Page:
Ring Metal FAQ
We always recommend our 950 Platinum-Ruthenium alloy. It’s the best metal for engagement rings and wedding bands.
The most important characteristic in Platinum jewelry is Platinum’s resistance to metal loss caused by normal wear & tear. When metal is rubbed against another object, a little bit of that metal is rubbing off onto the other surface. If the metal is Platinum, the amount lost is exponentially smaller than the amount that would rub off from a gold item. This translates into Platinum rings lasting two or three times as long as a similar gold ring.
Our Platinum Alloy is the Best
Our 950 Platinum-Ruthenium blend is the best Platinum alloy for jewelry. It has the best combination of tensile strength and hardness amongst all Platinum blends. Tensile strength refers to the durability of the metal and hardness refers to the scratch resistance.
More common Platinum alloys like 950 Platinum-Iridium are softer and tend to scratch and bend almost twice as easy. Manufacturers typically use this blend because of it’s ease to cast and work with. Often times, you’ll see or hear of Platinum engagement rings that scratch very easily and/or have become bent. These are most likely made of 950 Platinum-Iridium.
Our Platinum won’t do that. We purposely use a stronger alloy so you can enjoy your rings for a lifetime.
- Extremely Durable – Lasts a Lifetime
- Naturally White – No Rhodium Plating
- Denser Metal – Holds Stones Better
- Uses 100% Precious Metal
- Hypoallergenic – No Allergies
- Very Inert Metal – Resists Corrosion and Weakening
- Cost – More Expensive than White Gold
Our white gold is a blend of gold and nickel alloy. Nickel gives white gold its whitish color and helps increases the metals hardness. While nickel helps in whitening white gold, it doesn’t completely make it white. Our alloy does require Rhodium plating every six months.
We also work in 18k White Gold. This alloy has more precious gold and is a little heavier than 14k White Gold. The natural color is very comparable to 14k and does require Rhodium plating.
All of our white metal jewelry items will look virtually identical coming out of our shop. After several months of wear, a white gold ring may need to be re-plated where as a platinum ring is always white. After a decade or two, a white gold ring may require re-tipping of prongs and channels. Platinum wears away at a much lesser rate than white gold and it is not uncommon for Platinum to last a lifetime.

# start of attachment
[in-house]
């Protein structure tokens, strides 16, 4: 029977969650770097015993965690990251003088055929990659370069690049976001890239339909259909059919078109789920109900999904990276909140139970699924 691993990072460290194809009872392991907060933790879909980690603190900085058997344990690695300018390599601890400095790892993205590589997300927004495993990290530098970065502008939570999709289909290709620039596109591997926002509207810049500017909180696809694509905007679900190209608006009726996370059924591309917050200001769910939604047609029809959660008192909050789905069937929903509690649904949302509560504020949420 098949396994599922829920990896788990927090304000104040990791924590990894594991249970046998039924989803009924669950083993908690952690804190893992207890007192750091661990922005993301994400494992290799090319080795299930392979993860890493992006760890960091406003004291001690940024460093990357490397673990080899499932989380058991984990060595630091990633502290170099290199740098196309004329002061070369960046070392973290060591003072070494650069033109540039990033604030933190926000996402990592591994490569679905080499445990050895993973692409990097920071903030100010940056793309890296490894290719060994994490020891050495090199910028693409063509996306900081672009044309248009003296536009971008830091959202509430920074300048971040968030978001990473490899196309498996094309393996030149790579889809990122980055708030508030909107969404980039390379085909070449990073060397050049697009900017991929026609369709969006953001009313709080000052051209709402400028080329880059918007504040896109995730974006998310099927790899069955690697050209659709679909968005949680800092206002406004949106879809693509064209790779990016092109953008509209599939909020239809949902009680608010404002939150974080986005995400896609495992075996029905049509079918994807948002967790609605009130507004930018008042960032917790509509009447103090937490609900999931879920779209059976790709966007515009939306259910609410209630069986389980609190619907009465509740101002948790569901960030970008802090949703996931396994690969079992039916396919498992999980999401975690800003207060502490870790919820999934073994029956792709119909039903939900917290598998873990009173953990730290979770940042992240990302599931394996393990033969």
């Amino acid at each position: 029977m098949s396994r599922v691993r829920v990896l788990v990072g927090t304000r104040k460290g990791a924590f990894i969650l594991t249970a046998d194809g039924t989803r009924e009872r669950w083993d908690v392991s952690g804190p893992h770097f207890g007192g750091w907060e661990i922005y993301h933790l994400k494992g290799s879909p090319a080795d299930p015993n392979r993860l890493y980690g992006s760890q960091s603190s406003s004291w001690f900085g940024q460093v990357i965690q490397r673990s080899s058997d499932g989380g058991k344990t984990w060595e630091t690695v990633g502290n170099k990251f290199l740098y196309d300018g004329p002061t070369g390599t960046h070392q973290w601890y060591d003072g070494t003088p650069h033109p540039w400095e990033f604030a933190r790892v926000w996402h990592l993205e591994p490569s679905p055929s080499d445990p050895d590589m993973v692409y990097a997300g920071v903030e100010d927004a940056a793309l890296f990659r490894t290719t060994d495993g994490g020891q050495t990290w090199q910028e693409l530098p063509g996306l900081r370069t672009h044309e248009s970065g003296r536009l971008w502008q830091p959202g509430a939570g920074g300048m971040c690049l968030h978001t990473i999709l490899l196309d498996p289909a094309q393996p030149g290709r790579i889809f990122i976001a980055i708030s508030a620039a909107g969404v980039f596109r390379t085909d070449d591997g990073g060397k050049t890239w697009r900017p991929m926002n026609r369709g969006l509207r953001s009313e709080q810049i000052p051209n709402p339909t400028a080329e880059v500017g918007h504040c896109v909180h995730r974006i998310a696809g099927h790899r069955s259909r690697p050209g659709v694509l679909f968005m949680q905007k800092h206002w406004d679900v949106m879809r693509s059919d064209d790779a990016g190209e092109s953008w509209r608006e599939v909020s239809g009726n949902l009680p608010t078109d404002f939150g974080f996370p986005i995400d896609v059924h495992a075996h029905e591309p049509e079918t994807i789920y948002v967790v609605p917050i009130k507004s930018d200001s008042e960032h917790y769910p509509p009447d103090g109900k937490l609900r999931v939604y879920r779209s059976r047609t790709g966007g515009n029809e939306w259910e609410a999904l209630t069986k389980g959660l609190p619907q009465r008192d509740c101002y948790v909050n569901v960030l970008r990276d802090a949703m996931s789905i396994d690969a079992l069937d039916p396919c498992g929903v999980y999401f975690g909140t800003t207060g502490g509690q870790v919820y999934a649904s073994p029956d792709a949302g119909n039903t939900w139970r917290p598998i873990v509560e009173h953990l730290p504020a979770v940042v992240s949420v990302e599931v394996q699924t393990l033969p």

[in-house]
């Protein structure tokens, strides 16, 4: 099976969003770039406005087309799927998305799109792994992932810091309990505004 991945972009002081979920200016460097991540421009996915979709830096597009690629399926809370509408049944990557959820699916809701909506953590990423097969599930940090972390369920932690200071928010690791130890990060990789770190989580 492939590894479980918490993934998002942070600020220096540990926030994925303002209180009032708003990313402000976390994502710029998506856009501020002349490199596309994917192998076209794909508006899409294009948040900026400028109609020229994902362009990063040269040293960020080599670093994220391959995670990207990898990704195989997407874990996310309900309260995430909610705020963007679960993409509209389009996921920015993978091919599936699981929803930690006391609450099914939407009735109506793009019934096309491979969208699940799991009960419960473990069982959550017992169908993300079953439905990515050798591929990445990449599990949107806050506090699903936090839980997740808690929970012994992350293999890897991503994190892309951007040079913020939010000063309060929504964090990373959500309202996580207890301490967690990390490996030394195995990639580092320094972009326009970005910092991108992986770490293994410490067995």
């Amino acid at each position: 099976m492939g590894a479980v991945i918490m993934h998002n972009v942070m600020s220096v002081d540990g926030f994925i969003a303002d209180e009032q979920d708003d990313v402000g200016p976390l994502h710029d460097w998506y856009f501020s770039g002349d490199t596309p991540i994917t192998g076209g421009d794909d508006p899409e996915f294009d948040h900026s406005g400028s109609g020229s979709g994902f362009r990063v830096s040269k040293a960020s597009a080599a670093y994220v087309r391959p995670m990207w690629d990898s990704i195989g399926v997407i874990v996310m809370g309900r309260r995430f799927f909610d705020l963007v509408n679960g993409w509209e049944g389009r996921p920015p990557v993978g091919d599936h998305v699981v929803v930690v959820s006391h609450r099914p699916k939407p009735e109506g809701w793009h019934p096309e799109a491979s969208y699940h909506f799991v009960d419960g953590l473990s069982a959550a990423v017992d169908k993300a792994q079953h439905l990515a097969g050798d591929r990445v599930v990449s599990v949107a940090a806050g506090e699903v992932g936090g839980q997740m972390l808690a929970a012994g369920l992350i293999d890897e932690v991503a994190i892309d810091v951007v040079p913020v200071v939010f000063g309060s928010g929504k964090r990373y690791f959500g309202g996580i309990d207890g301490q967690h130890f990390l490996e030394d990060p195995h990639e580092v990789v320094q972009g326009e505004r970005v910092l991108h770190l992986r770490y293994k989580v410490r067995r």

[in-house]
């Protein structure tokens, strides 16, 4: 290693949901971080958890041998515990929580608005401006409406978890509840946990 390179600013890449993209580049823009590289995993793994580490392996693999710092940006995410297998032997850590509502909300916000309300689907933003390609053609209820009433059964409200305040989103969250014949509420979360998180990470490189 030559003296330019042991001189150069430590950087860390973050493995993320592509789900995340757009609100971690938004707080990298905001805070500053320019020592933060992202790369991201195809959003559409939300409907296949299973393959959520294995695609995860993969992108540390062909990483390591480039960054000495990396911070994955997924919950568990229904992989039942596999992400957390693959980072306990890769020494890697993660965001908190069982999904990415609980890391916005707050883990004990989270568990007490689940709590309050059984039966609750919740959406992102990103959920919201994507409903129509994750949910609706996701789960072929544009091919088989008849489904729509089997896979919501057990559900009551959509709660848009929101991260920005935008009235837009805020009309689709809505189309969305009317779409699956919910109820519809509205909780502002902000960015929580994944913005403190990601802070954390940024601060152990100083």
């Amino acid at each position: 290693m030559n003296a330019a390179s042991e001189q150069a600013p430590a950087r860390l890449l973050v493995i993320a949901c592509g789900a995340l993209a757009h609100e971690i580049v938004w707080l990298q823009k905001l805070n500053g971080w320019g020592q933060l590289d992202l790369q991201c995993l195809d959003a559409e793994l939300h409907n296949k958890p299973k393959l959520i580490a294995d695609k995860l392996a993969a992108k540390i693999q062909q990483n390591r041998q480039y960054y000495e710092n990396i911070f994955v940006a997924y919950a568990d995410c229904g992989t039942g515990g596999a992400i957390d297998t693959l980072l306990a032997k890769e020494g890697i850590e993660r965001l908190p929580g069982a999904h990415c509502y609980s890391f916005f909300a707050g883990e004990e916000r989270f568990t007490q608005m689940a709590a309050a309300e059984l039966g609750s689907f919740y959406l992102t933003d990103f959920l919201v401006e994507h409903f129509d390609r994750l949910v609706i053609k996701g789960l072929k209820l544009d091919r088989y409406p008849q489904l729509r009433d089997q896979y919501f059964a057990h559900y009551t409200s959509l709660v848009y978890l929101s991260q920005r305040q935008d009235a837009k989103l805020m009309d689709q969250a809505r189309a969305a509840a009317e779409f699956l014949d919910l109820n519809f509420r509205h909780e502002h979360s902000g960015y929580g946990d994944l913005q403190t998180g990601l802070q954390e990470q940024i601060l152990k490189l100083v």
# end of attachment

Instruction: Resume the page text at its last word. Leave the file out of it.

- Less Expensive than Platinum
- Very Hard to Scratch
- Easy to Size
- Not as Durable as Platinum
- Not White – Requires Rhodium Plating
- Possible Allergic Reactions
- Negative Reactions with Chlorine
We work in both 14k and 18k Yellow Gold. These alloys are softer than there white counterparts. Rings made in yellow gold are more prone to wear and tear than white metals.
- Less Expensive than Platinum
- Easiest to Size
- Not as Durable as White Gold
Platinum is about 1.6 times heavier than White Gold. Comparing two identical rings, one in White Gold and one in Platinum, the Platinum one is automatically 1.6 times more in price. Another factor is the much higher percentages of actual precious metal used in Platinum blends, the Platinum blend we use is 95% Platinum, compared to the typical Gold blends that are only 58% Gold (14K) or 75% Gold (18K)
Due primarily to the density of Platinum, it is much more difficult to achieve a perfectly polished finished surface. Therefore, it takes much more labor to produce a Platinum ring over an identical White Gold piece.